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Sourdough Starter

SOURDOUGH STARTER by Simply No Knead Bread Making

Sourdough is the oldest form of leavened (risen) bread. Making bread the traditional sour dough way invites a collection of wild yeasts and natural bacteria to leaven and flavour your bread. There are many ways to generate a successful starter.

Here is a method for creating a Sourdough Starter.

Sourdough Starter Kit: 1 x 1.5 L Clip Glass Jar;

500gm 100% Rye Flour
We use Simply No Knead 100% Rye flour for the initial starter (this can be changed once the starter is stronger to our Untreated Bread Flour or combination of both). Water – filtered, boiled or water from your tap left out in the open will work.

  • Day 1 – Clean the jar and rinse out with boiling water. No need to dry the inside of it. Put 50g flour and 50g of warm water in the jar and mix well. Cover and leave overnight.
    Day 2 – There won’t be much change in your starter today. Just feed the starter with the same 50g flour and 50g warm water, mix, cover and leave overnight.
  • Day 3 – You might start to see bubbles on top. It may also start to have the smell of citrus. Feed it 50g flour and 50g warm water, mix, cover and leave overnight.
  • Day 4 – The starter should have a few definite bubbles visible below the surface, and may have a slightly fruity odour. Feed with 70 g Untreated bread flour 30g rye flour and 100g warm water, mix, cover and leave overnight.
  • Day 5 – Refreshing your starter. You probably have too much starter now. Unfortunately it is not ready for you to make bread. Remove 90% of the mixture. Pour it onto the compost, and the starter still stuck to the side provides the seed for the next sequence of feeding. Feed with 70 g Untreated bread flour 30g rye flour and 100g warm water, mix, cover and leave overnight.
  • Day 6 – The starter will have increased in volume and has layer of foam and bubbles. Discard most of the starter. Feed with 70 g Untreated bread flour 30g rye flour and 100g warm water, mix, cover and leave overnight.
  • Day 7 – Here it is basically up to you. You need to keep the 50/50 flour to water mix going for the life of the starter. It will strengthen to perfection over the next month. The next time you have too much starter, it will likely be OK to make a loaf from. We would suggest that you try this time (this one won’t really be great, but just get a feel for it). Your starter is active when after 6-12 hours it has increased(doubled) in volume, has a thick layer of froth on the top, and a rich network of bubbles below the surface.

Some general principles on sourdough starters:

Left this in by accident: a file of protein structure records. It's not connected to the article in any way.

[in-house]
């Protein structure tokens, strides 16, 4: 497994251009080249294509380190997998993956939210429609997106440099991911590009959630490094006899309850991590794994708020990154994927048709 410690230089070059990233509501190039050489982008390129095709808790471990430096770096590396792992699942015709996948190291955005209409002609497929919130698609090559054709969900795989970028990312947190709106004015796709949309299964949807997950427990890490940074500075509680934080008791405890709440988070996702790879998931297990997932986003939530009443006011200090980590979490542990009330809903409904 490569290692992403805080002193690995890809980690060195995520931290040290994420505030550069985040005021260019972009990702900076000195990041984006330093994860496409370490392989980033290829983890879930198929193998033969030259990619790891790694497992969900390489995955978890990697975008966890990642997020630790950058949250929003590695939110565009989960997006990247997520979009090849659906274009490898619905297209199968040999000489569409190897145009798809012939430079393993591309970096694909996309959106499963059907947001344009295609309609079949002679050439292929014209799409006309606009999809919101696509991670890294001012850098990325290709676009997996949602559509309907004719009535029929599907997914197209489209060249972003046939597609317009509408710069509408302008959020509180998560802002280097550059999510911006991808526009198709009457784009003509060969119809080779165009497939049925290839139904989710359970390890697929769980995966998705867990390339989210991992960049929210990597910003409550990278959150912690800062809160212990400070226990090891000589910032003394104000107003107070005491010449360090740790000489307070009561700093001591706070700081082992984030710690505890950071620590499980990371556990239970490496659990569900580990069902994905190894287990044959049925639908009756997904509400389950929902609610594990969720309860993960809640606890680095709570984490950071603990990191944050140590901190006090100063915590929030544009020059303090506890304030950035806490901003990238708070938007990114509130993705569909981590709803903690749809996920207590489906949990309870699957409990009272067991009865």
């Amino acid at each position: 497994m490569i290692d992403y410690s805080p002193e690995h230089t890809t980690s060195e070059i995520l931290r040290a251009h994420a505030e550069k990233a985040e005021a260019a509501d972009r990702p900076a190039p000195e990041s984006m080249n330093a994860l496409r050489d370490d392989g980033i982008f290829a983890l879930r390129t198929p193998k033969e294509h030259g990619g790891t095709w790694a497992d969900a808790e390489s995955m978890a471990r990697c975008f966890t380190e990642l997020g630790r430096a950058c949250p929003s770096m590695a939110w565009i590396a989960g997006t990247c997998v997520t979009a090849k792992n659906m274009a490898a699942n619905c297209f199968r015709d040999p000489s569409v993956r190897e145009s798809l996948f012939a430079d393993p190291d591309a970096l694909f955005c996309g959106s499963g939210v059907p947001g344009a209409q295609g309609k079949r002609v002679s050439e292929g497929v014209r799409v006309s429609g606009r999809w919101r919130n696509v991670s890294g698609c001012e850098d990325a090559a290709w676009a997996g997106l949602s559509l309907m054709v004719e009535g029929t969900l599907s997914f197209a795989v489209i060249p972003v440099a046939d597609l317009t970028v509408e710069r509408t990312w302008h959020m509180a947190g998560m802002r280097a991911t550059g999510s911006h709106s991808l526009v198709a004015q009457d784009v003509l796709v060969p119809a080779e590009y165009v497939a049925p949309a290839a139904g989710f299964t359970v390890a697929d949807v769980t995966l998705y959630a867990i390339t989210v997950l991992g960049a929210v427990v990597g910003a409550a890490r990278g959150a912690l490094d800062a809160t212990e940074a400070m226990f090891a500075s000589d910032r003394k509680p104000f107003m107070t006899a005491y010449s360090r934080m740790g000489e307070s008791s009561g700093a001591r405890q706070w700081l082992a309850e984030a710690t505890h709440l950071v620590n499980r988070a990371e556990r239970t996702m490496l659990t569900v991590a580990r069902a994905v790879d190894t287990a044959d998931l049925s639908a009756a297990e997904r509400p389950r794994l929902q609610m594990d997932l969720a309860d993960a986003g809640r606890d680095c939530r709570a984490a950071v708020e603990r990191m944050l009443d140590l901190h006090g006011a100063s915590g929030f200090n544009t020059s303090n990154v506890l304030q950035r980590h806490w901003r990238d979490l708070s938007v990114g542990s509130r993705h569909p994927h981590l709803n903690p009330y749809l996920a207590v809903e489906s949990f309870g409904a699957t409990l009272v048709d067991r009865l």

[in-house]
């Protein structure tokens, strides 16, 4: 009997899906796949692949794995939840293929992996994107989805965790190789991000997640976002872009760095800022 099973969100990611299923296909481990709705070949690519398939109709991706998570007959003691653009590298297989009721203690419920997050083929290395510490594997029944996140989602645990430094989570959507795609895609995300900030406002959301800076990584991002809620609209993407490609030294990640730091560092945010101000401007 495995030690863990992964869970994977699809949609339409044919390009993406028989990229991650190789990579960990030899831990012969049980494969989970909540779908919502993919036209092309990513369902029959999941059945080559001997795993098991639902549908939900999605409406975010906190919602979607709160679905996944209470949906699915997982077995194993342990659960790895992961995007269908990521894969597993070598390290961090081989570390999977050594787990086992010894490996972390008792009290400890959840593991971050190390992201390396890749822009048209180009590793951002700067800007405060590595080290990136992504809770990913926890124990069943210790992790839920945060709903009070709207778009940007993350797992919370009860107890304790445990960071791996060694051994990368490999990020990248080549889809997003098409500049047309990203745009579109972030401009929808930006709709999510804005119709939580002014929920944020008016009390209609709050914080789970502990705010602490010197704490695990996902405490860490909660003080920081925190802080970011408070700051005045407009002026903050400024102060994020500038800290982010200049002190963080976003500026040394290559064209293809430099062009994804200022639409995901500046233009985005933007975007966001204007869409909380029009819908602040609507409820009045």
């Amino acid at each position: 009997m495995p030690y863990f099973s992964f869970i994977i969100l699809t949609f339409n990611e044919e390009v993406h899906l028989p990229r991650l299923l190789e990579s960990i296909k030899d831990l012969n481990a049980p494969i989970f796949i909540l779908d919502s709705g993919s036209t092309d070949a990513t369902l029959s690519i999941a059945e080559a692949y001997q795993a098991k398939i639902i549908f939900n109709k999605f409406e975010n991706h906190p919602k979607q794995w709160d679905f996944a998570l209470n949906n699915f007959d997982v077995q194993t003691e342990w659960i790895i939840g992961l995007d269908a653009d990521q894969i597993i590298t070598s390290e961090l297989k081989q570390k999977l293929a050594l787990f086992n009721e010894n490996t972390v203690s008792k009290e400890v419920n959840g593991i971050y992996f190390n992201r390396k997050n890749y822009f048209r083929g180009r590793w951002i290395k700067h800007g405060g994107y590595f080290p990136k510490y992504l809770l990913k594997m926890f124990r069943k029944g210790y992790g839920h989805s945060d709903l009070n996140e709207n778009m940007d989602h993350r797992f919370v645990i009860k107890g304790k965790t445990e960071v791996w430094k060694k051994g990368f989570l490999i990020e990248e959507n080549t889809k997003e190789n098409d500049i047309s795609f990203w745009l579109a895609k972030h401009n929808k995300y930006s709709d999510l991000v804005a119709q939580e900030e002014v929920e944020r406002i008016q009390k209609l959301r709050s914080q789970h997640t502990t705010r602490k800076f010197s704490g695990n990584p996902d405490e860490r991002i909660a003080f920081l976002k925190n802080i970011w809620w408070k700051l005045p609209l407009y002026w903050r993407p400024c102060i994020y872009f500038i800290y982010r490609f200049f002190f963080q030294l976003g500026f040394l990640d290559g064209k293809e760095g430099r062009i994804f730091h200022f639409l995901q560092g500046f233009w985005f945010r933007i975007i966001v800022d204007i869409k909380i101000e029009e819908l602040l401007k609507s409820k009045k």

• Make sure that your containers are clean before you start. Rinse with hot water.
  • Use a glass jar – you can see what you are doing.
  • Use filtered, boiled or at least water that has been left standing overnight – tap water or bottled water may contain traces of elements like chlorine that will hinder the starter’s performance.
  • Use quality bread flour not bread mixes to feed your starter. You can combine flours – Untreated White Bread Flour with Rye Flour; Wholemeal, Spelt , Organic flours.
  • The aim of refreshing your starter is to add extra food for the organisms that you are culturing. You will need to use or throw some starter out to make room for this-otherwise you will rapidly accumulate litres of it.
  • Your starter is like a pet. It will respond best to a bit of regular attention and food. However, they are quite resilient and can survive a fair bit of neglect(when you go away on holidays!)
  • You can keep it out on a bench top if you are baking regularly especially in cooler climates. During hot weather you can place it in your fridge to help control its activity. Do take it out and feed it the day before you plan to use it.
  • Your culture will happily live in the fridge (not freezer) for many months as long as you look after it.(Feed it flour and water at least once a week). Refresh when you wish to start using it again. It may take a couple of refreshes before baking with it.
  • Reactivate a refrigerated culture by feeding it with flour and warm water. Stir well, place in a warm spot for between 6-12 hours or until the foam reappears.
  • If your starter smells unpleasant-like rotten eggs or vomit, it may have become contaminated with less friendly bacteria. This can happen if left out too long in say warm weather. Don’t give up-it is often possible to resuscitate your starter.
  • Wash a clean jar, and add a teaspoon or so of the starter from your smelly batch. Add 100g water to 100g flour, stir and leave for 12 hours, and then place in the fridge.
  • You do not have to measure the water and flour exactly when you are making a starter. Mix a bit of water with enough flour to make a sticky paste.
  • There are lots of different ways to create a starter – it’s not that hard-all of which can work.
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